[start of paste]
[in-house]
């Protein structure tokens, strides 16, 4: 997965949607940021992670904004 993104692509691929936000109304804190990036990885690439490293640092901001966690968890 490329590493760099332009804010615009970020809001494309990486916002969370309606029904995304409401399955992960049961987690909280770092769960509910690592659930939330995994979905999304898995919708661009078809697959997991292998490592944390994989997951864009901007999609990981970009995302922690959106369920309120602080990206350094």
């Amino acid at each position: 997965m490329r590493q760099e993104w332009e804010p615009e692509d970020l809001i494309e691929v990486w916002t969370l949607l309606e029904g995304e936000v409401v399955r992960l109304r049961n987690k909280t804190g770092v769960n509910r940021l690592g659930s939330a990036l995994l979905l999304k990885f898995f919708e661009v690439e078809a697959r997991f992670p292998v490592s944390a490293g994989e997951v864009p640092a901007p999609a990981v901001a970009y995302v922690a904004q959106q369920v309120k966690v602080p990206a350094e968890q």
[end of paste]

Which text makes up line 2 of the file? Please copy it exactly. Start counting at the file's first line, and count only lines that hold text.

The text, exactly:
């Protein structure tokens, strides 16, 4: 997965949607940021992670904004 993104692509691929936000109304804190990036990885690439490293640092901001966690968890 490329590493760099332009804010615009970020809001494309990486916002969370309606029904995304409401399955992960049961987690909280770092769960509910690592659930939330995994979905999304898995919708661009078809697959997991292998490592944390994989997951864009901007999609990981970009995302922690959106369920309120602080990206350094």